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After more than a year of delays, Working Designs has finally delivered Silhouette Mirage. This isn't the same Silhouette Mirage that debuted on the Saturn nearly three years ago, however - the game has somehow transformed from a delightfully quirky platforming romp into an average, unbalanced, and tedious exercise meant for "hard-core gamers." In typical Treasure fashion, Silhouette Mirage's 2D gameplay is integrated with a lot of story and dialogue. The Edo computer system has malfunctioned, splitting the world's creatures into two opposing classes, Silhouette and Mirage. In the midst of a massive civil war between these two factions, a lone guardian possessing both attributes, Shyna Nera Shyna, wakes to set the Edo system right. Unfortunately, the memory of the Edo system's location was lost during Shyna's long slumber, forcing her to entrust her fate to a bug, a friendly Mirage summoner. In her quest, Shyna will face some of the weirdest and most evil characters to ever grace gaming. Silhouette Mirage's game mechanics are certainly innovative, if a little complex. Each of Shyna's two sides embodies one of the attributes of Silhouette and Mirage, as do all weapons, depending on which side is facing the enemy. Only the Mirage side of a weapon can injure Silhouette enemies and vice versa. All of the game's parasitic weapons, bought from rabbity salesmen scattered throughout the game, are powered by Shyna's spirit level. As weapons are fired, Shyna's spirit level drops, weakening her attacks as it diminishes. You can refill your spirit meter by draining enemies of their spirit energy, done by attacking Mirage enemies with Mirage weapons and vice versa. Dealing with Shyna's split personality is made easier through a variety of strategic throws, slides, and flips to manipulate the enemy's position relative to Shyna so the appropriate side can attack. Fortunately, the game provides you with an extensive tutorial illustrating and training you to pull off all of these moves. In addition to the strategic moves, Shyna can grapple enemies with her hair and beat money from their pockets - money that can be used to buy new weapons, health, and spirit energy. Confused yet? It's normal - Silhouette Mirage's complex play mechanics take some getting used to, and fully understanding the Silhouette/Mirage concept is crucial to winning the game, especially when fighting the game's awesome bosses. The need to drain enemies of their spirit energy is new to the US version and is the single greatest flaw in the game. Not only does this force you to constantly ration firepower, it also weakens your weapons as you fire them. As a result, a weapon will oftentimes not be there when you need it most. Compounding this problem is the inflated cost of weapons. The US version significantly ups the price of the game's weapons, forcing you to beat each and every enemy if you want a half-decent arsenal. As a result, the price for using weapons other than the boring one you start with is precipitously high and will cause some players to opt in favor of simply not buying weapons for most of the game. Additionally, if you want to succeed in the game, expect to spend lots of time tediously robbing and draining every enemy before you kill it. A new two-player battle mode is unlocked if you complete all five of the game's paths with fewer than nine lives, but this little doodad is hardly worth the boredom and effort required to achieve it - most players will probably put the game away after completing one path. Because Silhouette Mirage is a port of an old Saturn game, it is probably no surprise that the graphics are dated. While the style is appropriately wacky, there's very little that's impressive about Silhouette Mirage's graphics, even if the game "pushes the 2D capabilities of your PlayStation game console to its limit." While Silhouette Mirage's catchy, upbeat tunes are perfectly suited for the game, the localization team has outdone itself in the annoying-voice department. The game's unnecessary rebalancing makes this especially obvious; for example, players will be forced to hear Shyna yell "BAM!" every time she hits an enemy up for cash. Those interested in playing Silhouette Mirage should look in their favorite importer's bargain bins, as what was once a perfectly fun game is now an unrewarding chore overwrought with tedium. While you won't get to see the exclusive Lunar 2 video, you'll be treated to a far more competent and enjoyable game experience. And hey, that's what we're in this for, right?--Peter Bartholow--Copyright © 1998 GameSpot Inc. All rights reserved. Reproduction in whole or in part in any form or medium without express written permission of GameSpot is prohibited. -- GameSpot Review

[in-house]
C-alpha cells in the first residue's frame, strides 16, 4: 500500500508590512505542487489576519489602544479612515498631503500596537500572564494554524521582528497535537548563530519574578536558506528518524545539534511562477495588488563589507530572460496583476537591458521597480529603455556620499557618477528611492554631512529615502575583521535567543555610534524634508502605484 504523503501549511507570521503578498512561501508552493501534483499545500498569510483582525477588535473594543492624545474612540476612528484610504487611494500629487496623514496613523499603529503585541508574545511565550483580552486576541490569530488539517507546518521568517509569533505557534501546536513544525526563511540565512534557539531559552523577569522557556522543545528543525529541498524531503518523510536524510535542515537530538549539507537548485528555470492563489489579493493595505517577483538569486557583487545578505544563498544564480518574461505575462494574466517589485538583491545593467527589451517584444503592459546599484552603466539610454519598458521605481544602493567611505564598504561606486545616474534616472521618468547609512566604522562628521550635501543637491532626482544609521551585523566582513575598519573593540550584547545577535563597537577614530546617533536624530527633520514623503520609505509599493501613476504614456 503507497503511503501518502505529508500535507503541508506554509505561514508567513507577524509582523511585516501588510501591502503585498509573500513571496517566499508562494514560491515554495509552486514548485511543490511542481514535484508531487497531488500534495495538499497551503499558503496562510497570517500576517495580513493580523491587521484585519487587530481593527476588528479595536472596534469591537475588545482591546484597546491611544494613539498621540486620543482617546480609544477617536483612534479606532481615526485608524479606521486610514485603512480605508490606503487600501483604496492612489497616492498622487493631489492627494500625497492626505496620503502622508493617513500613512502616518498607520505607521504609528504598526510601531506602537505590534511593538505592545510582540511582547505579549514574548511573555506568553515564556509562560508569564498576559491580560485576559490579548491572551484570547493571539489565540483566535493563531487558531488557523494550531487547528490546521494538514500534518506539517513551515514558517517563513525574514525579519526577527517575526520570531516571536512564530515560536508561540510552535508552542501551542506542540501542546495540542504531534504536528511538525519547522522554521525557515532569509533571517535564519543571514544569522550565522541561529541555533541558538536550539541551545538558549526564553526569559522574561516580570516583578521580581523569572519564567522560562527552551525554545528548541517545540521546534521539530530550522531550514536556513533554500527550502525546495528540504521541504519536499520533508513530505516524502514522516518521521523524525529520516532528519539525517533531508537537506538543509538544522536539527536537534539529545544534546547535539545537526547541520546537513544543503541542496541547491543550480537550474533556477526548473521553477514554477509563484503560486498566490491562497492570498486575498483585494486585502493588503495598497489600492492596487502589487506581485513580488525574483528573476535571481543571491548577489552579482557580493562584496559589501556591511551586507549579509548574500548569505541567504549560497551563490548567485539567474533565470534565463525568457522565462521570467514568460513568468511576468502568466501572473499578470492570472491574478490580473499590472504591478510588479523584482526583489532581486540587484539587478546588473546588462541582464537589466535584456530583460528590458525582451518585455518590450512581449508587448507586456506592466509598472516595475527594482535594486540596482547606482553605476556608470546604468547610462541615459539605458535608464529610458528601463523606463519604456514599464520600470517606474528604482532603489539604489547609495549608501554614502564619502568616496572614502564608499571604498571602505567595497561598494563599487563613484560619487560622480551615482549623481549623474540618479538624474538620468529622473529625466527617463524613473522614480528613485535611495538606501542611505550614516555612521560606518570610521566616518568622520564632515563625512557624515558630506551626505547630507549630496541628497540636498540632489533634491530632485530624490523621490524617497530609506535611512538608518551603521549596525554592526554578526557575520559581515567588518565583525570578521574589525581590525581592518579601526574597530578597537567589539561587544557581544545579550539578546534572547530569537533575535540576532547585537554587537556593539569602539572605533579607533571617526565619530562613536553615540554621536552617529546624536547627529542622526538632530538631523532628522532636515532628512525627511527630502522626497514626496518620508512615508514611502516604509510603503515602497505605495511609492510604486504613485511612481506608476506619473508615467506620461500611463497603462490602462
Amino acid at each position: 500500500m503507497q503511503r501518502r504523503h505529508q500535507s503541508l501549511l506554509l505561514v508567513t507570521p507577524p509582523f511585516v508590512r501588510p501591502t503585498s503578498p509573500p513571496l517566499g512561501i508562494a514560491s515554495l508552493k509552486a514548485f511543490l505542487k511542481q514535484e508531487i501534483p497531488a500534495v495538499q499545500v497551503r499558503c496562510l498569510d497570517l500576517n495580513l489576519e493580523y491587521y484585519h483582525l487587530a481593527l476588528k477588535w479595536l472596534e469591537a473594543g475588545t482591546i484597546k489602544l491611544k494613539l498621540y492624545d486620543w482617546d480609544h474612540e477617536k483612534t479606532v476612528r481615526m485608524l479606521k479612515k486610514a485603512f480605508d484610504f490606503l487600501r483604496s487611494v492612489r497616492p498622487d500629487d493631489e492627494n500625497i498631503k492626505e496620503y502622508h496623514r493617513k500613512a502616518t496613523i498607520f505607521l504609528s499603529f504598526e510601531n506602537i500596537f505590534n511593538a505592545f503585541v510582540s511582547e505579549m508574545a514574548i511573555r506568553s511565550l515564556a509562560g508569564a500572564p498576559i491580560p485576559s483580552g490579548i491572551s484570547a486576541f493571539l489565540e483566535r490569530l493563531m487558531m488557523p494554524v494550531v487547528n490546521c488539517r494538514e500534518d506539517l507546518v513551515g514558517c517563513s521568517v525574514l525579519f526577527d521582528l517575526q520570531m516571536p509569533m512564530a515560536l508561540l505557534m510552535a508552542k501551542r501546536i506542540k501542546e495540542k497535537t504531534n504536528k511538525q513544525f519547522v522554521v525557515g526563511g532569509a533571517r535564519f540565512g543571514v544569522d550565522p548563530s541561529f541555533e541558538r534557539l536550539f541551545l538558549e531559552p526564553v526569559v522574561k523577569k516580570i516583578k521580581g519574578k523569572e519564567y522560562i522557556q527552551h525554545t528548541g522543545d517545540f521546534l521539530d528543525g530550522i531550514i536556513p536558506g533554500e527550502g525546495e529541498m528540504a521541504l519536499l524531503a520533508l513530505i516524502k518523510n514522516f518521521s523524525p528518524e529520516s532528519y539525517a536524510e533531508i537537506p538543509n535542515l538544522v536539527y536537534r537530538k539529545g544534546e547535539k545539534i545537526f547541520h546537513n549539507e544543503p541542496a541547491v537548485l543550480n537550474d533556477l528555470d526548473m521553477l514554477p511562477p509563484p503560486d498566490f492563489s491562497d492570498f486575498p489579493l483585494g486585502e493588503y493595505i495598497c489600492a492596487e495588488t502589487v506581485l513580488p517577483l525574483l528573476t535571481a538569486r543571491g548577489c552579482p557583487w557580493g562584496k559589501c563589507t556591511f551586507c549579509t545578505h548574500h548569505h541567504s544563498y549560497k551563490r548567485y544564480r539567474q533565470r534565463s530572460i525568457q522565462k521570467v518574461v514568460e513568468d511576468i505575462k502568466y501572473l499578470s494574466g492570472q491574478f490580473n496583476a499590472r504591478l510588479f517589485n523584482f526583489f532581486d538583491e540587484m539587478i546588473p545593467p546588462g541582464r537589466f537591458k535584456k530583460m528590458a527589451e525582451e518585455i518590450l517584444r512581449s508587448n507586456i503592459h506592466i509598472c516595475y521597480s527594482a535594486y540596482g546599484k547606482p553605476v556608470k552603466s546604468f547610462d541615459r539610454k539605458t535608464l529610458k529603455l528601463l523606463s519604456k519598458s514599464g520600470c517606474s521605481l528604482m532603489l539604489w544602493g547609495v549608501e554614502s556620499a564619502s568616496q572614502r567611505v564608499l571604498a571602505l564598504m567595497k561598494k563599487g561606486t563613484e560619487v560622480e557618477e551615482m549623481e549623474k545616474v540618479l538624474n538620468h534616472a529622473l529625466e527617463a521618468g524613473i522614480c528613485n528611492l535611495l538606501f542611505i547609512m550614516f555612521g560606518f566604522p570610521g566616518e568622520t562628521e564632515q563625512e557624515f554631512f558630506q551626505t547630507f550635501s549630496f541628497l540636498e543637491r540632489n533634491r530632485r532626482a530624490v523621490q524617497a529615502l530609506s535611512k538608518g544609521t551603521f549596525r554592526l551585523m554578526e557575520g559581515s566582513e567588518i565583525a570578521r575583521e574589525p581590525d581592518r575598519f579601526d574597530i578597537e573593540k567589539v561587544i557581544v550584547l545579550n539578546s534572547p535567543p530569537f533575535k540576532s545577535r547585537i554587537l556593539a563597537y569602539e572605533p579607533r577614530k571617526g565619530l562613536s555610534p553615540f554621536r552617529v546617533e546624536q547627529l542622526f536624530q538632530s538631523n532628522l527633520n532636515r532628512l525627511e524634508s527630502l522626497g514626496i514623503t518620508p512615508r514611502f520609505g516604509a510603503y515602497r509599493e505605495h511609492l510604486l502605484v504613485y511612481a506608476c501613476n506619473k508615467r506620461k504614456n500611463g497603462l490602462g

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The enemies are also incredibly strange--take for example, a giant butterfly woman with a vaccuum cleaner attached to her rear(Serah), a gender-switching nemesis with a sword/gun (Zohar), and the two rulers of the S and Ms (Hal and Megido). They both have incredibly long noses, but other than that are the opposites of each other; while Hal is brilliant and leans toward making his Guardian Angels (robotic bodyguards) to conquer his foes, Megido is incredibly violent and powerful and shows up more than a few times during the game.
Overall, this is an excellent game. If you find it anywhere, buy it on the spot. You won't regret it, believe you me. Everything from Nazo2unit's wonderful techno/rock/classical music to the old-school 2D graphics to the story, translation and gameplay is perfect. As Shyna would say, "Call me crazy, but as a general rule I don't purchase flora from giant homocidal flying fish!"